Updated: May 21
An eclectic set of dishes, pots and storage-ware has found a temporary home on top of the bookshelf in our kitchen, serving as a quiet but powerful reminder of love, care and community. Each piece represents a meal brought to our home; a sacrifice of time, an investment in the well-being of my family and an offer of help during a difficult moment.
Since I slipped last month on a patch of black ice on our front walk and landed on my head, I’m basically Lucille Austero. The most productive things I’ve done are monitoring dust buildup on my bedside table and tracking the amount of gray in my hair as my roots grow out. The prescribed course of treatment for my injury was a couple staples in my scalp and strict orders to do nothing. So right now, I’m useless.
He means for us to lean on and into Him, to be transformed by Him in order to walk it out in ways that honor Him. We can’t do it of our own accord. And I don’t think we can fully know Him apart from it.
I’m also deeply grateful for the kindness offered to us by our Grace family. But not at all surprised by it. Nurturing is a critically-important part and purpose of community, and we’ve found that to be true of the community at Grace Church. Food we’ve received these past few weeks from friends has sustained us, as does the time we’ve spent and will spend worshiping and praying alongside them. We’re stronger when we share with them. Refreshed when we laugh with them. Comforted when we cry with them. Nourished when we serve with them. This feels to me like what Jesus had in mind when He established the Church.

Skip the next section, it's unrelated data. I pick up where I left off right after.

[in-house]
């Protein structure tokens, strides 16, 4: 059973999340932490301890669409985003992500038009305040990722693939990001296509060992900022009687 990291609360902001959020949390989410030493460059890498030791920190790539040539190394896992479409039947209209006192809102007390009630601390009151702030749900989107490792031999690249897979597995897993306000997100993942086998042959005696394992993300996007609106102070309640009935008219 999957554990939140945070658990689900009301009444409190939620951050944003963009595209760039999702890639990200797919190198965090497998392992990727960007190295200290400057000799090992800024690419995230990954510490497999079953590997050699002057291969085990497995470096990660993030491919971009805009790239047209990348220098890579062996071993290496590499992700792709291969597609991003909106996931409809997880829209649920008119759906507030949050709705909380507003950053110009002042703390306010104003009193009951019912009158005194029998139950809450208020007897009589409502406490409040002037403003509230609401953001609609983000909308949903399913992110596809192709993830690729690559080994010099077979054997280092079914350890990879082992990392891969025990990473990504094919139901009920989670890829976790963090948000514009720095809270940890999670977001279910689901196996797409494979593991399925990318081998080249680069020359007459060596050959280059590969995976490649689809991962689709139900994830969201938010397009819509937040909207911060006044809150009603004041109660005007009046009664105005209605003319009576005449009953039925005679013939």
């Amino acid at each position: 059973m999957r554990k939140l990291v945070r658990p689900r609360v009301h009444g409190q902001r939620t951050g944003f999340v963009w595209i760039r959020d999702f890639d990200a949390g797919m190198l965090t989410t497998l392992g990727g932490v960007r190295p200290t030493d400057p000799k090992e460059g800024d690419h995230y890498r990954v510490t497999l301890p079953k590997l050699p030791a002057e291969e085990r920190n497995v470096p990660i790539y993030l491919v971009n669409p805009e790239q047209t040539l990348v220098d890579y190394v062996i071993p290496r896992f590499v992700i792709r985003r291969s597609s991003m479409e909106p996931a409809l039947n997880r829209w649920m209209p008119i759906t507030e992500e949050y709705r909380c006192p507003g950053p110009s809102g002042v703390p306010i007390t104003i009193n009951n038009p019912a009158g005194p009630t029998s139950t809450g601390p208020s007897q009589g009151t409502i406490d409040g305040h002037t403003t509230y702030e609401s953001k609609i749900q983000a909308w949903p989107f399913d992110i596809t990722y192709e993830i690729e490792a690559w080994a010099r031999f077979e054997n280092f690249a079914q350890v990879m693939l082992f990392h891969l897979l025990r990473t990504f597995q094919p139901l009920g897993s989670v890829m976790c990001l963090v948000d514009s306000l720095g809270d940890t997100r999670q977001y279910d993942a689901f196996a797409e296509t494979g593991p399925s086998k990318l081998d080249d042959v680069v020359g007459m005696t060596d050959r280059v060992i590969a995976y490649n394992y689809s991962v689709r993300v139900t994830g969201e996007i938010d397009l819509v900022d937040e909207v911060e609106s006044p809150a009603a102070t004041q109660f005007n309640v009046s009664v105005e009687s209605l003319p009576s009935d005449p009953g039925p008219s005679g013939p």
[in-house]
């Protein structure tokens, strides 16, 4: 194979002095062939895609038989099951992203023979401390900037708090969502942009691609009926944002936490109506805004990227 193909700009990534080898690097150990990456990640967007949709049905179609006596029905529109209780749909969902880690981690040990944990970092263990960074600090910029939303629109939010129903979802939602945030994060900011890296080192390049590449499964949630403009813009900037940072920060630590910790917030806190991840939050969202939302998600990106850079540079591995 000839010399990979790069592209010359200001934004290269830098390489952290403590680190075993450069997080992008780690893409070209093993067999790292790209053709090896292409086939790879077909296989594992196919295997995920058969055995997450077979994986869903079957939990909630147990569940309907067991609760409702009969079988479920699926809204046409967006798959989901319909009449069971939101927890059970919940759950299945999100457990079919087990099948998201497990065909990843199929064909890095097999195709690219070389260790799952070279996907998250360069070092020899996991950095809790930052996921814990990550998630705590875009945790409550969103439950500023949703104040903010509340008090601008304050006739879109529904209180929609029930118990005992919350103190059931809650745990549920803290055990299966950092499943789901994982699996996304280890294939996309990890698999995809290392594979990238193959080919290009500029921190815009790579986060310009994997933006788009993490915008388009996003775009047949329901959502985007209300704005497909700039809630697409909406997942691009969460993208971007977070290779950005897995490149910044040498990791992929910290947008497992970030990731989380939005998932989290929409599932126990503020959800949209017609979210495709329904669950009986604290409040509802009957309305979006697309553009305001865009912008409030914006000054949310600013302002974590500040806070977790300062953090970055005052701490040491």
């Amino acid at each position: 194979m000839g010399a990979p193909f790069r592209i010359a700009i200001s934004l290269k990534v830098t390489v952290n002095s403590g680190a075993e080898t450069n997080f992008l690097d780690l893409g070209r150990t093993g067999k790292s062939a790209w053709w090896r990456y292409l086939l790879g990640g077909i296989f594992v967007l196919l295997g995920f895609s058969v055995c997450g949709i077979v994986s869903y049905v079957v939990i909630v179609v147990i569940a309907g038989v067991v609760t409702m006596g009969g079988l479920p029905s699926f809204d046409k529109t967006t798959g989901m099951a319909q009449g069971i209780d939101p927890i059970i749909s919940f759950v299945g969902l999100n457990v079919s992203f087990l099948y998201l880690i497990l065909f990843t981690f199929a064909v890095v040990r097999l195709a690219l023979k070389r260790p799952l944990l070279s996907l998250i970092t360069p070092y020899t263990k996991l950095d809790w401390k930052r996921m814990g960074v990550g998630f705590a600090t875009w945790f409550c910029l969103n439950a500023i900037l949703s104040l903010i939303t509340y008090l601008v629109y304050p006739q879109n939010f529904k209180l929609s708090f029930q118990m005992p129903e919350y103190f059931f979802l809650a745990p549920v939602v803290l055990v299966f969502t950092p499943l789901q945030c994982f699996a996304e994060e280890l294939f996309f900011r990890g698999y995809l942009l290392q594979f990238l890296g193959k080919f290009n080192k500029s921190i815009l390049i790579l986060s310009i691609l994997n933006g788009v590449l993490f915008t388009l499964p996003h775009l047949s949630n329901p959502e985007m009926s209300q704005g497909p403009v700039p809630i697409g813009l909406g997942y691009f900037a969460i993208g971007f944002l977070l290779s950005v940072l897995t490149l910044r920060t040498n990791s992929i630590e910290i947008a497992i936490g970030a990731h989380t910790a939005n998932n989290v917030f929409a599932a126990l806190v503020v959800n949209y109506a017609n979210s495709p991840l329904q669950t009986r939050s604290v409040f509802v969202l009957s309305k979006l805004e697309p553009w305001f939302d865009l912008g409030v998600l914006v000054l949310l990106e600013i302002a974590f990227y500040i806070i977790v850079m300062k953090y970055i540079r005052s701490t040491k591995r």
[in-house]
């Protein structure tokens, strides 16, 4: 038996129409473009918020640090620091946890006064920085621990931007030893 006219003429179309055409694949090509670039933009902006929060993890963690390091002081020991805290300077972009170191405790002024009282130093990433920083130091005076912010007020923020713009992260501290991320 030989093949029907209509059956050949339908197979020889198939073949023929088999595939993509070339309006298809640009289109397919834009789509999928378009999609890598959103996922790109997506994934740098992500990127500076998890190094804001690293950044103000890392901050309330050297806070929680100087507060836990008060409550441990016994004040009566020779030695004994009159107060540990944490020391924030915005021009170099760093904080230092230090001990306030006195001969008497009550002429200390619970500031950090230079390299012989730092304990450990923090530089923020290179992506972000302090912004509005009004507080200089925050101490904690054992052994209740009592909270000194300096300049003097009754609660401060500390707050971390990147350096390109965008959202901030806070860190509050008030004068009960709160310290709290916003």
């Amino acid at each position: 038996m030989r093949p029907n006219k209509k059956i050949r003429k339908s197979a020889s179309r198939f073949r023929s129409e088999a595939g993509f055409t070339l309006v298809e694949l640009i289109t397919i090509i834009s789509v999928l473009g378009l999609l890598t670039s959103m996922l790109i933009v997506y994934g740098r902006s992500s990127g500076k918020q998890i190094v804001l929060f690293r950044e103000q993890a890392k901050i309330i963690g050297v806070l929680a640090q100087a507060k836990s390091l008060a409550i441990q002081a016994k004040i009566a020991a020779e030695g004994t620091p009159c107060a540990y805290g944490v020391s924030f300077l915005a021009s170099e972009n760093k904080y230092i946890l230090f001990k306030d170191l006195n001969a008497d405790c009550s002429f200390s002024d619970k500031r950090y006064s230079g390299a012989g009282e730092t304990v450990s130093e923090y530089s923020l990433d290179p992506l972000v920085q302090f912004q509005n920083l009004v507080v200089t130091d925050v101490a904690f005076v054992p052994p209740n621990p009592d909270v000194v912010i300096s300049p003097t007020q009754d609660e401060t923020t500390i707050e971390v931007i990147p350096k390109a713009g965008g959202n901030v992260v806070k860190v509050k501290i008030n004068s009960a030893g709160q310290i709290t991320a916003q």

I’ve always told my kids that home is like a boot camp for life. It’s where we learn how to treat people, to respect authority, to love and serve, to accept responsibility, to get along with those who are wired up a bit differently than we are. In somewhat the same way, I think the Church is like Kingdom boot camp.
When Jesus was alive, the example He set for us was to seek out a life in community – specifically, in His Church. Although it’s born of His heart and His imagination, He turned it over to fallible, fallen human people. It’s far from perfect, but it’s what we have. He means for us to lean on and into Him, to be transformed by Him in order to walk it out in ways that honor Him. We can’t do it of our own accord. And I don’t think we can fully know Him apart from it.
Community is humbling for lots of reasons, not the least of which is that we’ll all fall down in some way. All of us will lose our footing at some point and land flat on our backs, alone and unable to stand up. And all of us will have an opportunity to drop what we’re doing, scrape a friend off the sidewalk and whisk them away to the ER.
In Christ’s unfathomable love, provision and grace, He makes Himself available to us through all of it. In the falling or the whisking, in humbling ourselves or serving others – when we allow ourselves to be transformed by Him, community carries on.
Felley Lawson is a writer who loves Jesus, her husband, her kids, her dog and talking about herself in the third person.